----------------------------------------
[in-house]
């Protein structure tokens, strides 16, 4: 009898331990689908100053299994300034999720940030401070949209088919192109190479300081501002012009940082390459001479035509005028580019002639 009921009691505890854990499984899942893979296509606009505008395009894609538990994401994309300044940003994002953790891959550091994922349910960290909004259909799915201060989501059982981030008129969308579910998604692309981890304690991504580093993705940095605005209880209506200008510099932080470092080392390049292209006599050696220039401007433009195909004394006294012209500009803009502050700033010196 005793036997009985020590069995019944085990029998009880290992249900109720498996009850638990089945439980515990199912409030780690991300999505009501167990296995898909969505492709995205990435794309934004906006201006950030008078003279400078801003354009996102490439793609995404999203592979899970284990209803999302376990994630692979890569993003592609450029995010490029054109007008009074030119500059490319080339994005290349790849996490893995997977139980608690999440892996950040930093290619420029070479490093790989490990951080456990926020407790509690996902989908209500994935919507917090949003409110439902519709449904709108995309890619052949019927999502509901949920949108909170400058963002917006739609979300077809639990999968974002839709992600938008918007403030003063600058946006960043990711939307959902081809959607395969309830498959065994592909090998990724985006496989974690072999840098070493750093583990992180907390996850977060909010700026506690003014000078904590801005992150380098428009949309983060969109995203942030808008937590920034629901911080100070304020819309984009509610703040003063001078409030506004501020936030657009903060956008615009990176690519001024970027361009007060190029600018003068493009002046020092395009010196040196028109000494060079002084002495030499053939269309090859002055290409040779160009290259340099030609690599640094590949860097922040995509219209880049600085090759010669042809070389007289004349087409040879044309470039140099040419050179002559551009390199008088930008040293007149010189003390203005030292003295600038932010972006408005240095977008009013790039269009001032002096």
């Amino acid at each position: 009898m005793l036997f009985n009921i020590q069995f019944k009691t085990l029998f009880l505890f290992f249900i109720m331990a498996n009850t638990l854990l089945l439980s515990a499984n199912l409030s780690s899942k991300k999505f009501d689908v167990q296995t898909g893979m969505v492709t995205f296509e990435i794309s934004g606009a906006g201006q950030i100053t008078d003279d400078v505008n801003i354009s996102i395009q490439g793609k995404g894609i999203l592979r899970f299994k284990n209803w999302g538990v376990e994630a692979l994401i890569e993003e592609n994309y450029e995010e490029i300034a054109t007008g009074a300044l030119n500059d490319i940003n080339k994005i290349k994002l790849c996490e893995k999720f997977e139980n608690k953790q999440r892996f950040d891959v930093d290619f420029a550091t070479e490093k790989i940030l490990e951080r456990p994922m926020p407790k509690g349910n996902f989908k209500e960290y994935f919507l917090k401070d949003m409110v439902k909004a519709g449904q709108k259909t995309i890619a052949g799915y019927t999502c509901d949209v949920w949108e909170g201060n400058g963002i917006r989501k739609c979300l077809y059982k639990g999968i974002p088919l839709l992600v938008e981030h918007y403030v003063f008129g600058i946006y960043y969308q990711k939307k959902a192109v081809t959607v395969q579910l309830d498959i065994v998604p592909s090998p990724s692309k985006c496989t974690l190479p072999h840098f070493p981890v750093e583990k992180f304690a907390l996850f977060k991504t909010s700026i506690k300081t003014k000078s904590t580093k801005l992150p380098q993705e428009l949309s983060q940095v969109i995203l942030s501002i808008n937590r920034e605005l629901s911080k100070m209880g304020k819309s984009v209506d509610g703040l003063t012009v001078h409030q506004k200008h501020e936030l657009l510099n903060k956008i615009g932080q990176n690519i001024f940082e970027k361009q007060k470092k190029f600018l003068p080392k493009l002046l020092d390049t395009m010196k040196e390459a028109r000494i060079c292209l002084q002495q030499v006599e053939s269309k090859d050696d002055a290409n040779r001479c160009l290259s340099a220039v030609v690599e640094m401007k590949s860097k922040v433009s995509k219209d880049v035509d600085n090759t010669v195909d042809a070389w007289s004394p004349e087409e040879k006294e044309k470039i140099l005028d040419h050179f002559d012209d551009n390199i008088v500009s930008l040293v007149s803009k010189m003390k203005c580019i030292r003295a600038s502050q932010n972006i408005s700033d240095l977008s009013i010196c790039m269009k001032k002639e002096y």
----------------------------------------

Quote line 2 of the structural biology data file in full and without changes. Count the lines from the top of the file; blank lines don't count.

């Protein structure tokens, strides 16, 4: 009898331990689908100053299994300034999720940030401070949209088919192109190479300081501002012009940082390459001479035509005028580019002639 009921009691505890854990499984899942893979296509606009505008395009894609538990994401994309300044940003994002953790891959550091994922349910960290909004259909799915201060989501059982981030008129969308579910998604692309981890304690991504580093993705940095605005209880209506200008510099932080470092080392390049292209006599050696220039401007433009195909004394006294012209500009803009502050700033010196 005793036997009985020590069995019944085990029998009880290992249900109720498996009850638990089945439980515990199912409030780690991300999505009501167990296995898909969505492709995205990435794309934004906006201006950030008078003279400078801003354009996102490439793609995404999203592979899970284990209803999302376990994630692979890569993003592609450029995010490029054109007008009074030119500059490319080339994005290349790849996490893995997977139980608690999440892996950040930093290619420029070479490093790989490990951080456990926020407790509690996902989908209500994935919507917090949003409110439902519709449904709108995309890619052949019927999502509901949920949108909170400058963002917006739609979300077809639990999968974002839709992600938008918007403030003063600058946006960043990711939307959902081809959607395969309830498959065994592909090998990724985006496989974690072999840098070493750093583990992180907390996850977060909010700026506690003014000078904590801005992150380098428009949309983060969109995203942030808008937590920034629901911080100070304020819309984009509610703040003063001078409030506004501020936030657009903060956008615009990176690519001024970027361009007060190029600018003068493009002046020092395009010196040196028109000494060079002084002495030499053939269309090859002055290409040779160009290259340099030609690599640094590949860097922040995509219209880049600085090759010669042809070389007289004349087409040879044309470039140099040419050179002559551009390199008088930008040293007149010189003390203005030292003295600038932010972006408005240095977008009013790039269009001032002096």